Top Running Tips from an Ultra-Marathoner

By: Ina & Brent Holmen

The first thing any runner must do is examine their WHY? Running is not for everyone, but for those of you who can mentally “escape” when you run, it no longer becomes a workout that you dread doing. Running can become a personal quality time to reflect and ponder on life! However, like any physical pursuit, it may start off as uncomfortable and difficult. Hang in there! It gets better.

Tip #1

Find a time that works best for your lifestyle and dedicate it to your run.

Wear proper gear. A supportive running shoe is going to create a pleasant experience for you, but more importantly, a sturdy supportive shoe will prevent injury. There are many knowledgeable running stores who can assist you with the purchase of a great pair of shoes suited to your running style. Running is a high impact sport and requires shoes that withstand constant jarring.

Tip #2

Dress is also important. Wear light, breathable layers. Use a body glide for areas that may chafe. Nothing will shut down a run like a blister! On cool days, dress at least 10 degrees cooler than the air temperature. For example, if it is -25, dress as if it were -15. This will allow your body to run at a comfortable temperature once it has warmed up. In warmer climates, stay away from the hottest part of the day to avoid dehydration and heat stroke. On hot days, expect to run slower or shorter distances.

Tip #3

Whether you are a seasoned veteran or a beginner to the sport, listen to your body. Overuse is one of the leading causes of injury to runners. Like any sport it can be an addictive activity and continual use of the same muscles for prolonged periods of time can cause long and permanent damage. Make sure you take rest days and change things up with a bit of cross training. Weights are a great way to complement your running, as well as flexibility work.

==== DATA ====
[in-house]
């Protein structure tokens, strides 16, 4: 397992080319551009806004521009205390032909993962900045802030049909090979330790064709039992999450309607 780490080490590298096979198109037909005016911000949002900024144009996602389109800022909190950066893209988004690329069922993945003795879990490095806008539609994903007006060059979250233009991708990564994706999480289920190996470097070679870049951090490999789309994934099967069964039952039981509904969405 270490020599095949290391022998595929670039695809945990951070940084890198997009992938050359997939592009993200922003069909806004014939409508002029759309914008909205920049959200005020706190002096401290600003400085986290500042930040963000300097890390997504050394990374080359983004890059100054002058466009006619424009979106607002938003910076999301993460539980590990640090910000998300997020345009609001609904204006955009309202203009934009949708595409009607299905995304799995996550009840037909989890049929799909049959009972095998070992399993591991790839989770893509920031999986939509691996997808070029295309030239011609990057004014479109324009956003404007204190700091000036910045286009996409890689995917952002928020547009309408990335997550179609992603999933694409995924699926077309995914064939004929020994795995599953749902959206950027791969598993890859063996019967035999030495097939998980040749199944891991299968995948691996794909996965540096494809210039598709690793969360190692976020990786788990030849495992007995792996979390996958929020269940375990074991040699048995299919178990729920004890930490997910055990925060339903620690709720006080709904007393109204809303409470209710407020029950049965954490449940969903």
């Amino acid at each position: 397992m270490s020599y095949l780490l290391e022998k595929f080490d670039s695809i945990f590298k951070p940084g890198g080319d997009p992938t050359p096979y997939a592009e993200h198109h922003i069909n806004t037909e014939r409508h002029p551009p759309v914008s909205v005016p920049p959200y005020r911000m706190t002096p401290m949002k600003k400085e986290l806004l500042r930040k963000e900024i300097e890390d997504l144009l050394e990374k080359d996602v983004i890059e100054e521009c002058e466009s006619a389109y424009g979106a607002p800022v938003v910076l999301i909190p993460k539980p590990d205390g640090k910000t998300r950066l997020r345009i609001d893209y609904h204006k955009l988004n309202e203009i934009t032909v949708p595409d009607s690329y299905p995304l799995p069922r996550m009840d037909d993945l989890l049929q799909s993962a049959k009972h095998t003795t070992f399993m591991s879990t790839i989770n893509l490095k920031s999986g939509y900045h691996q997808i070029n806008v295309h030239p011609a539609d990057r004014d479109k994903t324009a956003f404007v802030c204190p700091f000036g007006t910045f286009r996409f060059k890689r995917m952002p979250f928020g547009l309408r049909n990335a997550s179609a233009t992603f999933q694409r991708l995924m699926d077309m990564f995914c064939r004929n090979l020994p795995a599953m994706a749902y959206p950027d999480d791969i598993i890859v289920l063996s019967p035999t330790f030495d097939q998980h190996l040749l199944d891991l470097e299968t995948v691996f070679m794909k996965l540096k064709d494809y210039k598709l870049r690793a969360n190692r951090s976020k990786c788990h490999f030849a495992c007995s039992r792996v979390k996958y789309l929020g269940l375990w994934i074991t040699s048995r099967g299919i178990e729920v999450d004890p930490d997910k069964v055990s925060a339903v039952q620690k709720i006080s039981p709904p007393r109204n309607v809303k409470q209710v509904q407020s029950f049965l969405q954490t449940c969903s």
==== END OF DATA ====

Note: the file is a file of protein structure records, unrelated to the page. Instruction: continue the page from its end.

Tip #4

Make sure you stay hydrated. If you feel thirsty when you are running, it is too late, you are already dehydrated. Make sure you are hydrated before you begin running, especially if it is a long-distance course. For example, during a distance race where water stations are available, take a drink even if you do not feel thirsty.

If you are new to running, start with a walk/run mix. Keep the distance and time fairly short to begin, then add more distance as you progress. As your fitness improves, take fewer or no walk breaks and try to run a distance without stopping.

Tip #5

Start with a slow but sustainable pace. Essentially this means starting at a pace that you know you can finish at. Don’t let your excitement lead you to start out too fast! This will usually lead to early exhaustion and frustration. In fact, a good rule is to always try and run a “negative split”. This means run the second part of your run faster than the first. Work toward improving your running time and distance. Remember that everyone is different, so fast or slow is relative to each individual. The objective is to enjoy YOUR run and achieve YOUR running goals.

Tip #6

Don’t be discouraged if you have a bad run or a series of bad runs. This is perfectly normal. Eventually your body will shake off the funk and the enjoyment will return. Be patient and try not to judge yourself too harshly. It is often fun to run with someone but be careful- no two people run the same so your pace may not be compatible with someone else or vice versa. This can lead to injury or frustration, so be aware.

Tip #7

Goal setting is also a fabulous way to motivate. If comfortable doing so, enter a fun run or a race that will keep your focus on regular training. Runs are usually 5, 10, or 20 kilometers in length and can incorporate a wide range of novelty formats (relays, costumes, etc.). If you feel ready, look around for an appropriate run to enter. Travel running is super easy. All you need is your regular running gear and a destination. Chances are your gear would be coming along anyway. For the really ambitious, half marathon and full marathon distances are a real challenge (21.1km or 42.2km). Training for these distances requires a further level of commitment and fitness. Generally speaking, if you can run half the distance on a regular basis, then double that is achievable.

So, these tips are running in a nutshell. If you decide to take on the world of running, best of luck and have fun!